I love the intimacy
of those who have lost—
how we find each other and offer
our open embrace, our unwalled affection,
our wildest wishes for peace.
Not until I was consumed
by the great wave of love
did I know not to fear
the great wave of love.
Only then did I learn the beauty
of ceding the self to something much greater.
Only then did I learn how love
not only carries us,
it transforms who we are forever.

The One Who Thrives


for my daughter, a year later


She has learned to bloom
like the tuberose,
opening in the light
but becoming more potent
in the dark.
Sweet scent of honey.
Tenacious scent of jasmine.
The hard won scent
of hope.
Scent of the one
who has learned to thrive
when thriving
doesn’t feel possible.
Scent of resilience.
Scent of I can.
Scent of the one
who finds grace
on the inside.
Scent of elusive beauty.
Scent of the one
who meets the soils
made of sorrow,
who brings to the world
a gift as astonishing
as a night-blooming flower,
a gift as honest
as the moon.

The Bidding


 
Again, I am ruled by it,
this invitation to be wildly open
the way a day is open,
this invitation to be porous
the way birdsong is porous,
this invitation to feel it all
the way skin feels it all when
I slip into a blue alpine lake.
Again this urge to fall all the way
into the mystery and refuse
any rope thrown in an attempt
to rescue me. Morning comes
with the scent of autumn,
charged with ripeness and rot
and the kinship of everything.
What an honor to be mortal,
to know the value of a day,
to know how vulnerable we are
and then give ourselves away.
 

In Crepuscular Light

These warm summer evenings
I take in the nighthawks
looping above the field.
I take in their fast and agile flight,
take in their long and pointed wings.
Come winter, I will be grateful
to have stored such things.
When the nighthawks are gone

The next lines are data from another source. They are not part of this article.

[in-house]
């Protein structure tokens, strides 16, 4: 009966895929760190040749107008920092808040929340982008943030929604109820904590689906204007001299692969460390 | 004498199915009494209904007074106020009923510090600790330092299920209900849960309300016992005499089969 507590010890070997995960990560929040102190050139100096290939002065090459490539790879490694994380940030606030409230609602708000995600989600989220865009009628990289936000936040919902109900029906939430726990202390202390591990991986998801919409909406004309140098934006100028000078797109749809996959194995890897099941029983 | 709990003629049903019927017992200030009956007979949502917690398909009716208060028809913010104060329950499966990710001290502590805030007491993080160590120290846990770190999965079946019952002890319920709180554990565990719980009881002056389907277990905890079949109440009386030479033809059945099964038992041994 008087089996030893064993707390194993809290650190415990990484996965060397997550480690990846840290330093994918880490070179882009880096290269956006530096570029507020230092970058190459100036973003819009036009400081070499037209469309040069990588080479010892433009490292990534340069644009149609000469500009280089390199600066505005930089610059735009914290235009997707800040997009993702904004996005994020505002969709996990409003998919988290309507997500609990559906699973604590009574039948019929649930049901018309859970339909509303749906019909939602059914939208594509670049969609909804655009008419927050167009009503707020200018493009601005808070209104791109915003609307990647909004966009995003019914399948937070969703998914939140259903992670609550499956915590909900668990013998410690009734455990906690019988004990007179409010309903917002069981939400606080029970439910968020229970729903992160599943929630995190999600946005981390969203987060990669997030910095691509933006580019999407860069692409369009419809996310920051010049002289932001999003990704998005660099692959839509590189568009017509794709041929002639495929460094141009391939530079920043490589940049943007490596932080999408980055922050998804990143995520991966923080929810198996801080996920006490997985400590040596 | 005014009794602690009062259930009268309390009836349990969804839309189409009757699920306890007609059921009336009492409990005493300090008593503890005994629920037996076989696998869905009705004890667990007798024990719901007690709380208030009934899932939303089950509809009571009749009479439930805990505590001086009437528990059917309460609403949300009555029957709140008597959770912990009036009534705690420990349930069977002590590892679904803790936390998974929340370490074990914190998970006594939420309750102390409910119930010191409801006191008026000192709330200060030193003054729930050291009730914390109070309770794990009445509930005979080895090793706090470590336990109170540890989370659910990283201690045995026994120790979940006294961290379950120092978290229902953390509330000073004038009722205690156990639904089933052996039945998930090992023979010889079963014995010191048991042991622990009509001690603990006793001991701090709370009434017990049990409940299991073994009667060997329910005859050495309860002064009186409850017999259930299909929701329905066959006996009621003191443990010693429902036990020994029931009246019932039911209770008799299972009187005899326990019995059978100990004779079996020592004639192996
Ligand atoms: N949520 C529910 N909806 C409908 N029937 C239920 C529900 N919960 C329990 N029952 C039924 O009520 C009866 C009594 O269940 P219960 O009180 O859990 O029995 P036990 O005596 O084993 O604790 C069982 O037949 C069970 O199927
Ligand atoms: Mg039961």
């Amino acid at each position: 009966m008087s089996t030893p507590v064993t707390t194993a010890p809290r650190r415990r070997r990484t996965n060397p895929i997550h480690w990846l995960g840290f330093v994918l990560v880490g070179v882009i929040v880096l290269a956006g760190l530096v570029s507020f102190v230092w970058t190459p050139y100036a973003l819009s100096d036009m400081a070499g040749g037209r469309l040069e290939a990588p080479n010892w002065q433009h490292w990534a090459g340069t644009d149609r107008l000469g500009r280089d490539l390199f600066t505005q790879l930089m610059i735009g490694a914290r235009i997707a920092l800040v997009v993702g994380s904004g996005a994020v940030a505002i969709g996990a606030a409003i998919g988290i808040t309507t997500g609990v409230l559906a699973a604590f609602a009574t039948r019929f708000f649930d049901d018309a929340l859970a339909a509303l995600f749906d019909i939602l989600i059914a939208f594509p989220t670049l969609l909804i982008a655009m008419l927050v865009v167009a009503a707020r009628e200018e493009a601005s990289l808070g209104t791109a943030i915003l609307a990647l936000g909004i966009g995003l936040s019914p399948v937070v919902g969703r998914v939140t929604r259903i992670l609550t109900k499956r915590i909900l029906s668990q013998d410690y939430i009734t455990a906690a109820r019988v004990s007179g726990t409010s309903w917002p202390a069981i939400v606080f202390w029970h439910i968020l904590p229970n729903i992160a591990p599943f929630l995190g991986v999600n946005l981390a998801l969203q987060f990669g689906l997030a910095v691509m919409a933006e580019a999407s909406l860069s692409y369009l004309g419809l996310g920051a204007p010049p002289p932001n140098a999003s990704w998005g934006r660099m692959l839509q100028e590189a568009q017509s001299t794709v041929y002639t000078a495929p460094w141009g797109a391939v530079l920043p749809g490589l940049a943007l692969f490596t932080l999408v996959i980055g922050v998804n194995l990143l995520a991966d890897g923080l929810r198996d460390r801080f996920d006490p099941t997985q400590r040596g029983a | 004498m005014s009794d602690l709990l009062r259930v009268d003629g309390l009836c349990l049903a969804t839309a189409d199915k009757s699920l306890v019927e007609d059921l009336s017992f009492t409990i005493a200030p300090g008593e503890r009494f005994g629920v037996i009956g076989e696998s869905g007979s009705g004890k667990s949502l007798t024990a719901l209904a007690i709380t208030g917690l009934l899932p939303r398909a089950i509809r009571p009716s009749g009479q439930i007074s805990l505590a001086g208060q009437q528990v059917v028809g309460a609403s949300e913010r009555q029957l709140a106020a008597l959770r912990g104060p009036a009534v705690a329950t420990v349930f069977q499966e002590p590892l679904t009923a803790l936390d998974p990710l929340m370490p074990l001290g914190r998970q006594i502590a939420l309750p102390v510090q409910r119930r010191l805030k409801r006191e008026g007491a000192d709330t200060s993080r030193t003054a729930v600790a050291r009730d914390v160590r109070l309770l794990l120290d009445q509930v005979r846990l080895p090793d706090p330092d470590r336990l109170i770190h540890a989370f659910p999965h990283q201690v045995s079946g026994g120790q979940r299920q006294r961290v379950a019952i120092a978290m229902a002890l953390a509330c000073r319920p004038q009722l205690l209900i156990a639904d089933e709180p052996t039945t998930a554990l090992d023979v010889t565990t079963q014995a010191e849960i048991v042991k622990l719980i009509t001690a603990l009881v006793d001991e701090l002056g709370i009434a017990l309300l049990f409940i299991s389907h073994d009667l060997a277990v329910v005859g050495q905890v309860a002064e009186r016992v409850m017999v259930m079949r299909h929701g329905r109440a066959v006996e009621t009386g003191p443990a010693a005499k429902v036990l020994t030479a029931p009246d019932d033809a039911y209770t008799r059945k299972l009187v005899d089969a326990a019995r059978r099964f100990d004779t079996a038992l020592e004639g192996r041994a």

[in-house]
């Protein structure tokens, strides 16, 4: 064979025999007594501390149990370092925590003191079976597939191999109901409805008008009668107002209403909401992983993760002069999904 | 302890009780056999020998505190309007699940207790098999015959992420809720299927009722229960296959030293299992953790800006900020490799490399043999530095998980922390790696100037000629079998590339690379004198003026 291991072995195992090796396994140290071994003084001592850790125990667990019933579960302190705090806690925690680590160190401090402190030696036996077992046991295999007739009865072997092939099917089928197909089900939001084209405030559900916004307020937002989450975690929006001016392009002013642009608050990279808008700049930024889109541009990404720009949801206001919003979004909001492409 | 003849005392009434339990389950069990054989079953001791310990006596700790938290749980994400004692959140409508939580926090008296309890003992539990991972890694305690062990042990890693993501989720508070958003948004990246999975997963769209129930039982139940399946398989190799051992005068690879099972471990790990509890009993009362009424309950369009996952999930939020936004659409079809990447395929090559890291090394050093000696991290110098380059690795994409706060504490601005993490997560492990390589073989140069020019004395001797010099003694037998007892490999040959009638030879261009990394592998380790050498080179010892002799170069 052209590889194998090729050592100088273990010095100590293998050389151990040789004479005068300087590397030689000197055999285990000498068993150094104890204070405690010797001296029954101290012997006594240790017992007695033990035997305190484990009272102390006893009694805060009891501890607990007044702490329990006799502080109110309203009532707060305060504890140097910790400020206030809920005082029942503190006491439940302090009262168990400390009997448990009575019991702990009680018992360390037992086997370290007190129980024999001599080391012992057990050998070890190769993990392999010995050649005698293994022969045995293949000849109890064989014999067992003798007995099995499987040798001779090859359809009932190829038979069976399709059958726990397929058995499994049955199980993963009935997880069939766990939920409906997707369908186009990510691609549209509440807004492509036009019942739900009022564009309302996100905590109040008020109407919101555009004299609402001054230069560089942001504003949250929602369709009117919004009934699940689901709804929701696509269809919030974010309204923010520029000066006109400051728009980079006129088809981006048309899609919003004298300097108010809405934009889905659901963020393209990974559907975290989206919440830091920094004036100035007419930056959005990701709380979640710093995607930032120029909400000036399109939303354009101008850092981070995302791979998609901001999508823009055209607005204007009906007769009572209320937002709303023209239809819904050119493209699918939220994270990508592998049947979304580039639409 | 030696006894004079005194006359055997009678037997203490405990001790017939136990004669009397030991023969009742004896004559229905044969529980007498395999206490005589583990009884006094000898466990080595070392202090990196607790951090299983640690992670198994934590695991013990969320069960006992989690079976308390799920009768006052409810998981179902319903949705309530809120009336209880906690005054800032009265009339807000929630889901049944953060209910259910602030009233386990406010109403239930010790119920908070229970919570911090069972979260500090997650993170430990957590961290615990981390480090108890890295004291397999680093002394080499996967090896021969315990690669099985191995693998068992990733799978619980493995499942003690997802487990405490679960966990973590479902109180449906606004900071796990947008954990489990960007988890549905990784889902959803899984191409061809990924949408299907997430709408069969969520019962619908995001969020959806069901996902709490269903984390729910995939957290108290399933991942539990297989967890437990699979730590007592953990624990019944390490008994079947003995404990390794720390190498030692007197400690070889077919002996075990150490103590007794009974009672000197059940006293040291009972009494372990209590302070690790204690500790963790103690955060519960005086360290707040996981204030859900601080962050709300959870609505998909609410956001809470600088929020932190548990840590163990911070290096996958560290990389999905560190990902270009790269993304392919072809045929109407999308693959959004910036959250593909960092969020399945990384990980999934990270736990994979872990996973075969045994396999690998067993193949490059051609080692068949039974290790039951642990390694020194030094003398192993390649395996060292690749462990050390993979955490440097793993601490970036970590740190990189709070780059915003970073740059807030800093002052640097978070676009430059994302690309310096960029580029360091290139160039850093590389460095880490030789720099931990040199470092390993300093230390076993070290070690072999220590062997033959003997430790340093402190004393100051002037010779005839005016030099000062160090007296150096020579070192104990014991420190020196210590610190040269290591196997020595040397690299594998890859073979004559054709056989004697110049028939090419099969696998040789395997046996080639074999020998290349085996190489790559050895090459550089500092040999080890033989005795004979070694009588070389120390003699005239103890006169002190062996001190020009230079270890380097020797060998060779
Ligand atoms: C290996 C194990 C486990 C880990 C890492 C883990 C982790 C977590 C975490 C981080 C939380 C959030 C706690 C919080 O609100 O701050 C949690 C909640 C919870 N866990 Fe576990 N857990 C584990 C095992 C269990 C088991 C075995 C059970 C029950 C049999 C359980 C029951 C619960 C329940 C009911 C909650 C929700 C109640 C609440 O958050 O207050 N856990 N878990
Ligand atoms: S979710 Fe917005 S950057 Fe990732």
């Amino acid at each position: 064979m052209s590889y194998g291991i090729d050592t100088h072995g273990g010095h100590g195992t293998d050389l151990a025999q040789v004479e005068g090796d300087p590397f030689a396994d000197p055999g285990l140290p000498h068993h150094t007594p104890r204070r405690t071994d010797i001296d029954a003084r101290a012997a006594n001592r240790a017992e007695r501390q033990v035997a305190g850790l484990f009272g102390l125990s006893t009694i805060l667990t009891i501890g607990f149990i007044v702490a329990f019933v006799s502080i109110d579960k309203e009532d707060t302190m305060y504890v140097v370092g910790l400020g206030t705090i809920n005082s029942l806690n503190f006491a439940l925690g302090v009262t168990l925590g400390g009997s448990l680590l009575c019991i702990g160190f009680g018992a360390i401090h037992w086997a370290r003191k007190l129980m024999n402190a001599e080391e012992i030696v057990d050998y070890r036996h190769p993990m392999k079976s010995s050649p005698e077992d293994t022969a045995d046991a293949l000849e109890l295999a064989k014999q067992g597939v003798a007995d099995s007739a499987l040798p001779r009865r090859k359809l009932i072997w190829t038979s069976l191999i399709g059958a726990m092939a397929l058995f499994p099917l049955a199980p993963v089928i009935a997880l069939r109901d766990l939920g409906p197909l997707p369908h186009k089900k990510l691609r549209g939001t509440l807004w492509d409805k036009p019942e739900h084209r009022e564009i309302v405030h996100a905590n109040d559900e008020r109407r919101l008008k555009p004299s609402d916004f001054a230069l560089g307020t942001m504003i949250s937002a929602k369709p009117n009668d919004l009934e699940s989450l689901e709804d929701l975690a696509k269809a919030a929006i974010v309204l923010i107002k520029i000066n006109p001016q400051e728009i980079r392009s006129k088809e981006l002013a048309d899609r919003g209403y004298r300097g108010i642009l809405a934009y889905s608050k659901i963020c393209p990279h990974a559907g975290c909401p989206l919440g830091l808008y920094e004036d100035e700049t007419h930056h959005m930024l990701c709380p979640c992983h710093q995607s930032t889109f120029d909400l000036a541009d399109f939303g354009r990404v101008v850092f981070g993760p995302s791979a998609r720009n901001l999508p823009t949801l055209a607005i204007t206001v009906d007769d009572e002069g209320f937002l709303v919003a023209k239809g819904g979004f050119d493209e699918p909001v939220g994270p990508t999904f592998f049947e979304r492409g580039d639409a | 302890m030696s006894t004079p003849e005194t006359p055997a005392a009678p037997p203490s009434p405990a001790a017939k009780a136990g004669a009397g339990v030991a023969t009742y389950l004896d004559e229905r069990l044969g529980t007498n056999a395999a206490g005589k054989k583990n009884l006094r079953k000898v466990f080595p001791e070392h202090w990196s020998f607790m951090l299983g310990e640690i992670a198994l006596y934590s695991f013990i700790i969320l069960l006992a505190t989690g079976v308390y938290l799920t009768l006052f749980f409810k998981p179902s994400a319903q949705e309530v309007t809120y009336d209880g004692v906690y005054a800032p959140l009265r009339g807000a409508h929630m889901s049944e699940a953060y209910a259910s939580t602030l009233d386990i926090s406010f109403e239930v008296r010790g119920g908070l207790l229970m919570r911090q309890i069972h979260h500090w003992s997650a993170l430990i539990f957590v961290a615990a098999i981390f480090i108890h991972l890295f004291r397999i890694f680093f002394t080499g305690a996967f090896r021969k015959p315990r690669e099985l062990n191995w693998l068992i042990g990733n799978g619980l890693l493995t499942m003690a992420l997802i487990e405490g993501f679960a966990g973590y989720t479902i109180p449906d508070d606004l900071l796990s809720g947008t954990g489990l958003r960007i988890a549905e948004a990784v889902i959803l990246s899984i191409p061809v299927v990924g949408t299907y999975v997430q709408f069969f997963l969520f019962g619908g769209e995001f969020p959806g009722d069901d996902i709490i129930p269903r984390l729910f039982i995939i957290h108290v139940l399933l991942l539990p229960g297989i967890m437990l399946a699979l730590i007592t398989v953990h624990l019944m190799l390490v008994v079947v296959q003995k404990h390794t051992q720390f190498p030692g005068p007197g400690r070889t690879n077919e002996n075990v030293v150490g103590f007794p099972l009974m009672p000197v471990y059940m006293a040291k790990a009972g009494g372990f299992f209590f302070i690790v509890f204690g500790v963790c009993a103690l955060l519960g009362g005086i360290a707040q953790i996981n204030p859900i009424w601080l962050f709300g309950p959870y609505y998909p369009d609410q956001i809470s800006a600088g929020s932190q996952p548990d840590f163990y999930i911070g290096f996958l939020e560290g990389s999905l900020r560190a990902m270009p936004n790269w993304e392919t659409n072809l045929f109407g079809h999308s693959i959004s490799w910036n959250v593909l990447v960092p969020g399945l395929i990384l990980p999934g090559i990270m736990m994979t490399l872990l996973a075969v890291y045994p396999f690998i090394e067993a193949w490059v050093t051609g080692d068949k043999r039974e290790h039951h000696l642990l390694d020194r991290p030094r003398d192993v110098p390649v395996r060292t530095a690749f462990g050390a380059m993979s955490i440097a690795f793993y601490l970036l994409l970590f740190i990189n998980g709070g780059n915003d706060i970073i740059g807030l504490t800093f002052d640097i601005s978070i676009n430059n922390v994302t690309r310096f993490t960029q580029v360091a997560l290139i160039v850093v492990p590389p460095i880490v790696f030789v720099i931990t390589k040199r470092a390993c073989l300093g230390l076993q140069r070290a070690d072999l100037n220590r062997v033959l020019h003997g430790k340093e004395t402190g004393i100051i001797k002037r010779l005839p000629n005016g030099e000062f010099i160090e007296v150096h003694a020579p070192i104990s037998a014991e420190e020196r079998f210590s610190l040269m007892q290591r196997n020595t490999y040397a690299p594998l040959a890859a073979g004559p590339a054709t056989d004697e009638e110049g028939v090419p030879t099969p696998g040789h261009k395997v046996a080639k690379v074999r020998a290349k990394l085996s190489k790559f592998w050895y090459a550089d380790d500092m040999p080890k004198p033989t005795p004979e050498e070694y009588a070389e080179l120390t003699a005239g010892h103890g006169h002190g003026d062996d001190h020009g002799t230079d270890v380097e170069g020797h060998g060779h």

and the world is dim,
I will want to remember thema—
their aerialist displays, the way
they make of the dusk a playground,
the way the whole night
seems to hang on an angling wing—
Oh summer is such a generous thing.
Even the dark is charged with the thrill
of living. Even this heart, wounded
and bruised, can’t help but open
to the wheeling of nighthawks,
how they arc and sweep
as the sun disappears
and then continue their swooping
long after the light is gone.

Dizzying

After midnight I stand
on the leading side of the earth
and watch as comet debris
speeds through the atmosphere.
Oh, the universe is big, and tonight,
I’m in love with being small,
my tiny heart flung wide to the mystery.
I think of the meteors flaring across the sky,
how they’re made from dust
the size of a grain of sand.
It takes so little to make something radiant,
something worth pointing at,
something worth waking for,
something vivid and bright.
something fleeting and beautiful as life.

At Last




After a week, at last the peaches
on the counter smell like peaches,
their sweet summer scent reaching
across the room to where I sit
trying to balance numbers.
The scent is like a flirty lover
who won’t take no for answer,
who trails fingertips down my cheek
and neck and lightly tugs at my collar,
then tilts my head back
to whisper into my ear,
Isn’t there something you’d rather
be doing, my dear?
And damn if I’m not distracted
and hungry and all I want
is to sink my teeth into peach
and that’s what I do.
So much of life feels like letting go,
but tonight life says,
Pick me up, sweetheart. Take me in.
And the gold sticky juice
runs all over those numbers.
I lick my fingers clean.



She carries a vase
of delphiniums and daisies
and I carry a tune
and we toss them all
like wishes
into the river.
Some wishes
are more beautiful
for knowing they will never
come true.
When we are done
we hold hands in the twilight
and watch the last
of the flowers float
in the shimmering eddies.
This is the moment
I would not have known
to have wished for.
I lean into this moment.